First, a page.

A geothermal system can help you save a significant amount of money on home heating and cooling costs by lowering your energy use. These systems come in a few different types that offer their own advantages and disadvantages. The type of system that’s right for your home will depend on factors such as soil conditions and property size. Keep the following geothermal facts in mind when looking at systems for your home. Geothermal HVAC is becoming more popular among homeowners in Northwest Arkansas. It’s a cleaner and more efficient form of energy. It allows for more environmentally friendly and cost-effective heating and cooling. Understanding the options for geothermal HVAC makes it easier to determine which system will work best in your home.
As with any heat pump, geothermal and water-source heat pumps are able to heat, cool, and, if so equipped, supply the house with hot water. Some models of geothermal systems are available with two-speed compressors and variable fans for more comfort and energy savings. Relative to air-source heat pumps, they are quieter, last longer, need little maintenance, and do not depend on the temperature of the outside air.
A dual-source heat pump combines an air-source heat pump with a geothermal heat pump. These appliances combine the best of both systems. Dual-source heat pumps have higher efficiency ratings than air-source units, but are not as efficient as geothermal units. The main advantage of dual-source systems is that they cost much less to install than a single geothermal unit, and work almost as well.
Even though the installation price of a geothermal system can be several times that of an air-source system of the same heating and cooling capacity, the additional costs are returned to you in energy savings in 5 to 10 years. System life is estimated at up to 24 years for the inside components and 50+ years for the ground loop. There are approximately 50,000 geothermal heat pumps installed in the United States each year. For more information, visit the International Ground Source Heat Pump Association.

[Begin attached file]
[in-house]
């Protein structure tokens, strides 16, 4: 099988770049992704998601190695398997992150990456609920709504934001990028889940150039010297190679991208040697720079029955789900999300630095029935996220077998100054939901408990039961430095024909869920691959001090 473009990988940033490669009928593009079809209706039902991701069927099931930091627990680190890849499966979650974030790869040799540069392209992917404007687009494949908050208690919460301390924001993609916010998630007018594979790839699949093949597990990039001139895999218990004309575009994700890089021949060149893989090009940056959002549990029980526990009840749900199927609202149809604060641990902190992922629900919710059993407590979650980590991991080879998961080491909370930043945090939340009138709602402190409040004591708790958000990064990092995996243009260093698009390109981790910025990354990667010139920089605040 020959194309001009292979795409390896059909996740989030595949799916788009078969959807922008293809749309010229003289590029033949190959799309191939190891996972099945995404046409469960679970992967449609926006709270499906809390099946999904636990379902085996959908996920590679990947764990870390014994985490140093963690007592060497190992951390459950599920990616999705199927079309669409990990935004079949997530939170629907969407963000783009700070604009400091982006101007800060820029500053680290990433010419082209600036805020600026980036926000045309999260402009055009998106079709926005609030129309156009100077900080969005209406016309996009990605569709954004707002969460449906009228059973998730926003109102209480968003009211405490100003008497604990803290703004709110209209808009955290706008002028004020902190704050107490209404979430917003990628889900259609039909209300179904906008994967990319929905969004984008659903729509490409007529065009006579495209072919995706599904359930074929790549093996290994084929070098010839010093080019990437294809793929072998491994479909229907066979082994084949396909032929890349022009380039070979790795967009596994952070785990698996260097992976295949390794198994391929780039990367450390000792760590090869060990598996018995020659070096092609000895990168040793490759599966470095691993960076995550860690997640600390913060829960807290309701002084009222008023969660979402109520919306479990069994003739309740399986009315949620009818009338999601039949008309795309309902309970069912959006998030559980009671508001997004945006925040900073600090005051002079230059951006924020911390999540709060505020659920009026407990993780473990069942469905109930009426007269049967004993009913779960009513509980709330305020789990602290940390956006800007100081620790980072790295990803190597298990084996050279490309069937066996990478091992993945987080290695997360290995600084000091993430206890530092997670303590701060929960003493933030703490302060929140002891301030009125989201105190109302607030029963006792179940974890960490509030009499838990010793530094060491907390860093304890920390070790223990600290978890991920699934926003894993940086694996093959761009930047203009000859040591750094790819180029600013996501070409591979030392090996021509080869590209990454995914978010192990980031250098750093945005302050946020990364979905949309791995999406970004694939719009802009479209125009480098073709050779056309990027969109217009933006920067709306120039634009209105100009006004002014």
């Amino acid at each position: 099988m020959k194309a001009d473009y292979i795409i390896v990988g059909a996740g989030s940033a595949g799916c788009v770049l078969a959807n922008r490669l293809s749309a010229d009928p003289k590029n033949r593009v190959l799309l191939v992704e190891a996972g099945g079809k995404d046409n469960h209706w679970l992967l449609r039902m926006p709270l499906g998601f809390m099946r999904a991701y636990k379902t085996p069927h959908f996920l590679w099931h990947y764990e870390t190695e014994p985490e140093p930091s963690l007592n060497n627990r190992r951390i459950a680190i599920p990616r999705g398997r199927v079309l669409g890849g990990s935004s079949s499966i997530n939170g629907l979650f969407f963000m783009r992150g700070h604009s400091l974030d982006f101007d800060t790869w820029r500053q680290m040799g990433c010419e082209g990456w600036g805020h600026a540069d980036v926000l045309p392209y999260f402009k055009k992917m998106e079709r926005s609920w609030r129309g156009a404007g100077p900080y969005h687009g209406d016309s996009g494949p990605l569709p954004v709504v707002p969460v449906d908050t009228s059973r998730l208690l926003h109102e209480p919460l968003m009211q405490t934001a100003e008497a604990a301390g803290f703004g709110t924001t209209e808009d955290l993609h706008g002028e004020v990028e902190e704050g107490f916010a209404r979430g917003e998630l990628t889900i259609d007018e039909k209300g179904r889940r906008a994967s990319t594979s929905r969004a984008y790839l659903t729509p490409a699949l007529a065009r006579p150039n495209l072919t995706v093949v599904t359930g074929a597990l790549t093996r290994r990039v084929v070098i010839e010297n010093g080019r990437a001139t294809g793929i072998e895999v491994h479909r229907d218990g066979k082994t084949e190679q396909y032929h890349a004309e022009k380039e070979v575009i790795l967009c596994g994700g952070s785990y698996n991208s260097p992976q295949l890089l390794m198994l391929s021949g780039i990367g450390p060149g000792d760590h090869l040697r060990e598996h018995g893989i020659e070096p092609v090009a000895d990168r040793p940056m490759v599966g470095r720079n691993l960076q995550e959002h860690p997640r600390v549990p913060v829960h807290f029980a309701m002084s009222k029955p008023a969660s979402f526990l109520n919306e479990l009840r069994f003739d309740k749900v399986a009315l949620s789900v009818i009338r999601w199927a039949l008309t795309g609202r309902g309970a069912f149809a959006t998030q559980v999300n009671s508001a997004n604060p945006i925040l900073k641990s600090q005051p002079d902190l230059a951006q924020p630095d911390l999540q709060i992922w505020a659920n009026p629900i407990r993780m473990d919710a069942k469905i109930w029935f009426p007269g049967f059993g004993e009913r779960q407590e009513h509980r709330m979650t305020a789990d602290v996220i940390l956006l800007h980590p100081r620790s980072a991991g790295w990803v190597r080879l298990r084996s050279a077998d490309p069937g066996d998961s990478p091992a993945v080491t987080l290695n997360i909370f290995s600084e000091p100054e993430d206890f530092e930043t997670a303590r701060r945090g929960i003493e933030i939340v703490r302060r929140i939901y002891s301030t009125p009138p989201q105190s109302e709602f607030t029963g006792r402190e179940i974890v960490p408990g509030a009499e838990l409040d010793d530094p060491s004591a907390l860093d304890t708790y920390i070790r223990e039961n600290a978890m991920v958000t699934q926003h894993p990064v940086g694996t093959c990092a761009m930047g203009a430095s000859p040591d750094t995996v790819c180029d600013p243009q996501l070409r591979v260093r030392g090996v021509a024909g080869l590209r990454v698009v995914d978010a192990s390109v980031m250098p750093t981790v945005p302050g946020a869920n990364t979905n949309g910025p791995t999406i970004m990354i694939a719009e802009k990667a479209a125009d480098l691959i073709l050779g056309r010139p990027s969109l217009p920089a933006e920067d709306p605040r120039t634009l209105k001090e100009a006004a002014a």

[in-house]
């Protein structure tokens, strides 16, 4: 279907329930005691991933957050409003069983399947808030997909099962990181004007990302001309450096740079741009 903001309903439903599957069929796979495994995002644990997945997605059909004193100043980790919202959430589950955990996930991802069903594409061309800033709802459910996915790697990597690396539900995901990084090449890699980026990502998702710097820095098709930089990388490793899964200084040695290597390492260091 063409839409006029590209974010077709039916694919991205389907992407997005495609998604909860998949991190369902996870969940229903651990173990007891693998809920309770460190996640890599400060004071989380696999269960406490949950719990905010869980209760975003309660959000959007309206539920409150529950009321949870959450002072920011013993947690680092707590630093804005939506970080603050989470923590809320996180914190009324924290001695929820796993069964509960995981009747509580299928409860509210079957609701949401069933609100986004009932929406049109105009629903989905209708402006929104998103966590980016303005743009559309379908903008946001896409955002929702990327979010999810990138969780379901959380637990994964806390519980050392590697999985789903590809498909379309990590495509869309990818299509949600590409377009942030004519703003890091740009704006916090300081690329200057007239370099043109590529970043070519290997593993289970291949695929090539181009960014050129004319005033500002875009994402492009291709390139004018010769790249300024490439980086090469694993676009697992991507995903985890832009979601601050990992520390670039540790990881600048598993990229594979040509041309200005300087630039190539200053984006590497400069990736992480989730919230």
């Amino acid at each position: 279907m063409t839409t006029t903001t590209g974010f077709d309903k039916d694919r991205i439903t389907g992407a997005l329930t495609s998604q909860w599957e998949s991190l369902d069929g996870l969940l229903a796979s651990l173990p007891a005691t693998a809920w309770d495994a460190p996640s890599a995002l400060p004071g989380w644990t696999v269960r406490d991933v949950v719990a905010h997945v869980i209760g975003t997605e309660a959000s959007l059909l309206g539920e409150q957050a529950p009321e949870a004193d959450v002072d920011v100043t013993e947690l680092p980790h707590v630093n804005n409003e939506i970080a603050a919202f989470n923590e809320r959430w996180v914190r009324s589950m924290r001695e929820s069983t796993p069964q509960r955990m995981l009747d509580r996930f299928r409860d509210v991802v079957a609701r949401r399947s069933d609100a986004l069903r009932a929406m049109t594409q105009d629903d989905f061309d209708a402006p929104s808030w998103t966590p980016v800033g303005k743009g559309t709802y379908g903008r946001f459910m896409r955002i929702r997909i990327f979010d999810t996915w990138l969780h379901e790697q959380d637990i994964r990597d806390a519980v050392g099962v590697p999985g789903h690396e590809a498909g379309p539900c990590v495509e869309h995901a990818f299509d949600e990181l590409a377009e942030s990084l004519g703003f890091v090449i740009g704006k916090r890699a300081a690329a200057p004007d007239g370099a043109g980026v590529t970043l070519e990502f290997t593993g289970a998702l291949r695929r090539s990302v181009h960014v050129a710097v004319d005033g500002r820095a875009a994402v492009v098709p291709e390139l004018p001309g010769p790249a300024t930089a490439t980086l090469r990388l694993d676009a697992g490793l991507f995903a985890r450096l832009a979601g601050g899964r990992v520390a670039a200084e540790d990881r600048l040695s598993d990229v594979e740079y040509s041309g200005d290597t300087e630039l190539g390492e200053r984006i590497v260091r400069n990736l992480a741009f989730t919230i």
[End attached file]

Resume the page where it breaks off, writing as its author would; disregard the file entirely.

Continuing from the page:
These geothermal systems are commonly installed on residential properties in Northwest Arkansas, since they don’t require a lot of land and only have minimal effects on landscaping. Geothermal facts show that these systems typically involve having holes drilled roughly 20 feet apart and up to 400 feet deep. The pipes installed in these holes join together at the bottom and top, then connect to the home’s heat pump with a pipe.
It’s common for larger buildings to use vertical loop systems, including commercial facilities and schools. This system also uses closed loops. You can install it in areas with shallow soil or to minimize the disturbance to existing landscaping.
During the installation process, a service technician will drill holes measuring about 4 inches in diameter, 20 feet apart and 100-400 feet deep. They will then place pipes that connect at the bottom with a U-bend and at the top with a horizontal piece of piping to create the closed loop. After digging the holes and installing the pipes, they will connect the loop to your building’s HVAC system.
Most closed-loop geothermal heat pumps circulate an antifreeze solution through a closed loop — usually made of plastic tubing — that is buried in the ground or submerged in water. A heat exchanger transfers heat between the refrigerant in the heat pump and the antifreeze solution in the closed loop. The loop can be in a horizontal, vertical, or pond/lake configuration.
One variant of this approach, called direct exchange, does not use a heat exchanger and instead pumps the refrigerant through copper tubing that is buried in the ground in a horizontal or vertical configuration. Direct exchange systems require a larger compressor and work best in moist soils (sometimes requiring additional irrigation to keep the soil moist), but you should avoid installing in soils corrosive to the copper tubing. Because these systems circulate refrigerant through the ground, local environmental regulations may prohibit their use in some locations.